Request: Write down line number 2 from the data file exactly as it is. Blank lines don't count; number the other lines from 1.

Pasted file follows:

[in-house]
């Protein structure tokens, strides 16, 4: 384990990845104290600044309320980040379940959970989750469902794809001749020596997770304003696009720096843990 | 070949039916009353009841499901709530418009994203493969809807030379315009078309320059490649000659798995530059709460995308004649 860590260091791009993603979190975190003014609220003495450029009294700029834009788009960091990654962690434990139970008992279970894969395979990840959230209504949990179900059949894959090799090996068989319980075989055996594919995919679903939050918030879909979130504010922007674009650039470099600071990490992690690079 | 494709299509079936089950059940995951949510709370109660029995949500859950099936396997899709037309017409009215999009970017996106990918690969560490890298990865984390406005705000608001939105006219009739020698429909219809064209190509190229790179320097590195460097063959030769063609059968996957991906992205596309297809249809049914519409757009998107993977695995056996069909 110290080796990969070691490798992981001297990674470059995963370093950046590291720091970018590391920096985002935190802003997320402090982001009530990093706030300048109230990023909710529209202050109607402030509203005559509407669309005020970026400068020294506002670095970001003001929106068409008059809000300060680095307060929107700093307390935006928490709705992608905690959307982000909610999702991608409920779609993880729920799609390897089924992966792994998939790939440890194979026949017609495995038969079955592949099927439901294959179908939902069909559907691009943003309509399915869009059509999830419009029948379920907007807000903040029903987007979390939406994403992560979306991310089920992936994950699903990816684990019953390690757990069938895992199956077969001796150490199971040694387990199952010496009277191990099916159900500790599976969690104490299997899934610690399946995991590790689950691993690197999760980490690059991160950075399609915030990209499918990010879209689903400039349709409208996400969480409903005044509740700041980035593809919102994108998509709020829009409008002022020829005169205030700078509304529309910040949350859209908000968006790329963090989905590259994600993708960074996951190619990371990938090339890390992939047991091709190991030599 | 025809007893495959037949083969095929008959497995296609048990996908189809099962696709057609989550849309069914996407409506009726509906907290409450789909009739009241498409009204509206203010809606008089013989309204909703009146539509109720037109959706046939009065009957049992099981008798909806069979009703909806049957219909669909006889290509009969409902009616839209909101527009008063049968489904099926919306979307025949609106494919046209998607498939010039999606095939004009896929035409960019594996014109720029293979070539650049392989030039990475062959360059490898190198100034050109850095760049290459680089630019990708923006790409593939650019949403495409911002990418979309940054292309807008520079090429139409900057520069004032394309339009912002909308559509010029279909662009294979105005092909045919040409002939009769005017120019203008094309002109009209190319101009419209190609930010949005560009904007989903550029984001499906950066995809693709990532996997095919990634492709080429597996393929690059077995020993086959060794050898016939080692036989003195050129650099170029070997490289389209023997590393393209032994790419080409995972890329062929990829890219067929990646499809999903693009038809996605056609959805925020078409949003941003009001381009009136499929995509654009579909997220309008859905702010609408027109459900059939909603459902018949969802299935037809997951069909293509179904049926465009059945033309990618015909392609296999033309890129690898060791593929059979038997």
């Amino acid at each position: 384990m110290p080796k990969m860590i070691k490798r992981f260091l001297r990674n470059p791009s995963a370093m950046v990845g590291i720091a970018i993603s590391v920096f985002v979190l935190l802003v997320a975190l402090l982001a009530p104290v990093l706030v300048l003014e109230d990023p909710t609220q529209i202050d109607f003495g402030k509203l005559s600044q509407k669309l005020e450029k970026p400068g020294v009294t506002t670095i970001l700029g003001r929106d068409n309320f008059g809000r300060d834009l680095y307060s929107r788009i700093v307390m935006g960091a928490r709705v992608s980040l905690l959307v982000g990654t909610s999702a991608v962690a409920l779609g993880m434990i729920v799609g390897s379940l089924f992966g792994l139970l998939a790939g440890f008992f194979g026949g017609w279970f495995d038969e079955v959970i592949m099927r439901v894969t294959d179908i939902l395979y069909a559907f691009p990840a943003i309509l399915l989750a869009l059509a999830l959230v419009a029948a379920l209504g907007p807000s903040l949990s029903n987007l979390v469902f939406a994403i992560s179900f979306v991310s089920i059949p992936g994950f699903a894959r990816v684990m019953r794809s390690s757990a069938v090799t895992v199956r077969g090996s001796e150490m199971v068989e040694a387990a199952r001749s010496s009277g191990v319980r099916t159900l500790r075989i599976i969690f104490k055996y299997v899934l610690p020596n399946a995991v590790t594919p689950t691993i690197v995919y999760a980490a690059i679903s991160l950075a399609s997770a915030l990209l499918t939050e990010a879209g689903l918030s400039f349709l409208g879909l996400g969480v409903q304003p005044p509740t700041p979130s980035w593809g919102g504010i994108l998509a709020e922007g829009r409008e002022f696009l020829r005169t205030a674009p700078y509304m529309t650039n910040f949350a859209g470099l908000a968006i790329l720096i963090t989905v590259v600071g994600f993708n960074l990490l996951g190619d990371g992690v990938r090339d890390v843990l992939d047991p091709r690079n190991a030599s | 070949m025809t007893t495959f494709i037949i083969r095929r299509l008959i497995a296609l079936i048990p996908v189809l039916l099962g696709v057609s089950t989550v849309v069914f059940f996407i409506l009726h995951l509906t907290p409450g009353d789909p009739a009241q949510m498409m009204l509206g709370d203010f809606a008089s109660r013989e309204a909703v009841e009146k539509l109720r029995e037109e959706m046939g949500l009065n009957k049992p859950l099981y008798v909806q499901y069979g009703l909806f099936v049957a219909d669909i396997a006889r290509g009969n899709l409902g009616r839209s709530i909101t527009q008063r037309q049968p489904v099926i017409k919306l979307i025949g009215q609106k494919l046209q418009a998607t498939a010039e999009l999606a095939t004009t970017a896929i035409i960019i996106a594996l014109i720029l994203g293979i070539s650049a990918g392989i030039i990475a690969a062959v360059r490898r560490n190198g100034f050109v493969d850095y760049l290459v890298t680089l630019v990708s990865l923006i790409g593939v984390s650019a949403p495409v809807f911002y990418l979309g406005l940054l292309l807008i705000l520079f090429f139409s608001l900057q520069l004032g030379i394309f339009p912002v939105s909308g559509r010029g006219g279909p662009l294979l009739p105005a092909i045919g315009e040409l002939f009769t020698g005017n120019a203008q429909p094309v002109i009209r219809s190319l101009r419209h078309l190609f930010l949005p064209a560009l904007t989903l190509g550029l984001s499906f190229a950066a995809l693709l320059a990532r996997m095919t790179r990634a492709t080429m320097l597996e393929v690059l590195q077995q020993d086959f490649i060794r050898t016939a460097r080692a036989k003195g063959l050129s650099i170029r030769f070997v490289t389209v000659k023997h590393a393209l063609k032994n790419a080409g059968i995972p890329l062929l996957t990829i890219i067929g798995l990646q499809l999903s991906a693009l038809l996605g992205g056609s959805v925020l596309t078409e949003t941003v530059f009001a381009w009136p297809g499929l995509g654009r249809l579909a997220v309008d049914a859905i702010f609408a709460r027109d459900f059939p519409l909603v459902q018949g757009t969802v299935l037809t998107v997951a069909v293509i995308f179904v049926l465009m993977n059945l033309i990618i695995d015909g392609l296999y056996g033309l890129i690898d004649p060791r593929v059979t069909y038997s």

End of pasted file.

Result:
């Protein structure tokens, strides 16, 4: 384990990845104290600044309320980040379940959970989750469902794809001749020596997770304003696009720096843990 | 070949039916009353009841499901709530418009994203493969809807030379315009078309320059490649000659798995530059709460995308004649 860590260091791009993603979190975190003014609220003495450029009294700029834009788009960091990654962690434990139970008992279970894969395979990840959230209504949990179900059949894959090799090996068989319980075989055996594919995919679903939050918030879909979130504010922007674009650039470099600071990490992690690079 | 494709299509079936089950059940995951949510709370109660029995949500859950099936396997899709037309017409009215999009970017996106990918690969560490890298990865984390406005705000608001939105006219009739020698429909219809064209190509190229790179320097590195460097063959030769063609059968996957991906992205596309297809249809049914519409757009998107993977695995056996069909 110290080796990969070691490798992981001297990674470059995963370093950046590291720091970018590391920096985002935190802003997320402090982001009530990093706030300048109230990023909710529209202050109607402030509203005559509407669309005020970026400068020294506002670095970001003001929106068409008059809000300060680095307060929107700093307390935006928490709705992608905690959307982000909610999702991608409920779609993880729920799609390897089924992966792994998939790939440890194979026949017609495995038969079955592949099927439901294959179908939902069909559907691009943003309509399915869009059509999830419009029948379920907007807000903040029903987007979390939406994403992560979306991310089920992936994950699903990816684990019953390690757990069938895992199956077969001796150490199971040694387990199952010496009277191990099916159900500790599976969690104490299997899934610690399946995991590790689950691993690197999760980490690059991160950075399609915030990209499918990010879209689903400039349709409208996400969480409903005044509740700041980035593809919102994108998509709020829009409008002022020829005169205030700078509304529309910040949350859209908000968006790329963090989905590259994600993708960074996951190619990371990938090339890390992939047991091709190991030599 | 025809007893495959037949083969095929008959497995296609048990996908189809099962696709057609989550849309069914996407409506009726509906907290409450789909009739009241498409009204509206203010809606008089013989309204909703009146539509109720037109959706046939009065009957049992099981008798909806069979009703909806049957219909669909006889290509009969409902009616839209909101527009008063049968489904099926919306979307025949609106494919046209998607498939010039999606095939004009896929035409960019594996014109720029293979070539650049392989030039990475062959360059490898190198100034050109850095760049290459680089630019990708923006790409593939650019949403495409911002990418979309940054292309807008520079090429139409900057520069004032394309339009912002909308559509010029279909662009294979105005092909045919040409002939009769005017120019203008094309002109009209190319101009419209190609930010949005560009904007989903550029984001499906950066995809693709990532996997095919990634492709080429597996393929690059077995020993086959060794050898016939080692036989003195050129650099170029070997490289389209023997590393393209032994790419080409995972890329062929990829890219067929990646499809999903693009038809996605056609959805925020078409949003941003009001381009009136499929995509654009579909997220309008859905702010609408027109459900059939909603459902018949969802299935037809997951069909293509179904049926465009059945033309990618015909392609296999033309890129690898060791593929059979038997």